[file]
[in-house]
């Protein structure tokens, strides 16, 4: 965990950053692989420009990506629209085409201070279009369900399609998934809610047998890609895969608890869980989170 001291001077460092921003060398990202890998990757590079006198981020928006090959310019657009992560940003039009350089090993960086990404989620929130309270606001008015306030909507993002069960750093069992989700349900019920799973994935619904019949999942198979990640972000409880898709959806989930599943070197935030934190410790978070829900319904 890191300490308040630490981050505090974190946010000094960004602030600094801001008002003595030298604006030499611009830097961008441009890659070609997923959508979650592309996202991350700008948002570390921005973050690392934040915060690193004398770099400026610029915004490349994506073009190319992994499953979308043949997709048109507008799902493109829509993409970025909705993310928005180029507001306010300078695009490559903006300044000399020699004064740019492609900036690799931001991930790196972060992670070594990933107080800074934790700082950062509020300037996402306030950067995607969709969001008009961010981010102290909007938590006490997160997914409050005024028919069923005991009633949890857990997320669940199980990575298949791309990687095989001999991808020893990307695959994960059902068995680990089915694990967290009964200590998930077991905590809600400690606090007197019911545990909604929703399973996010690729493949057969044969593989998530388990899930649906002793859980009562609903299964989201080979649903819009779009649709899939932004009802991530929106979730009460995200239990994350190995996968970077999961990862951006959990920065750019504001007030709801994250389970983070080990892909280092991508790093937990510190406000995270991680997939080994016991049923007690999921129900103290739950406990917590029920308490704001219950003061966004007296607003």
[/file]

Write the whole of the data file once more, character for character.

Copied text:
[in-house]
């Protein structure tokens, strides 16, 4: 965990950053692989420009990506629209085409201070279009369900399609998934809610047998890609895969608890869980989170 001291001077460092921003060398990202890998990757590079006198981020928006090959310019657009992560940003039009350089090993960086990404989620929130309270606001008015306030909507993002069960750093069992989700349900019920799973994935619904019949999942198979990640972000409880898709959806989930599943070197935030934190410790978070829900319904 890191300490308040630490981050505090974190946010000094960004602030600094801001008002003595030298604006030499611009830097961008441009890659070609997923959508979650592309996202991350700008948002570390921005973050690392934040915060690193004398770099400026610029915004490349994506073009190319992994499953979308043949997709048109507008799902493109829509993409970025909705993310928005180029507001306010300078695009490559903006300044000399020699004064740019492609900036690799931001991930790196972060992670070594990933107080800074934790700082950062509020300037996402306030950067995607969709969001008009961010981010102290909007938590006490997160997914409050005024028919069923005991009633949890857990997320669940199980990575298949791309990687095989001999991808020893990307695959994960059902068995680990089915694990967290009964200590998930077991905590809600400690606090007197019911545990909604929703399973996010690729493949057969044969593989998530388990899930649906002793859980009562609903299964989201080979649903819009779009649709899939932004009802991530929106979730009460995200239990994350190995996968970077999961990862951006959990920065750019504001007030709801994250389970983070080990892909280092991508790093937990510190406000995270991680997939080994016991049923007690999921129900103290739950406990917590029920308490704001219950003061966004007296607003």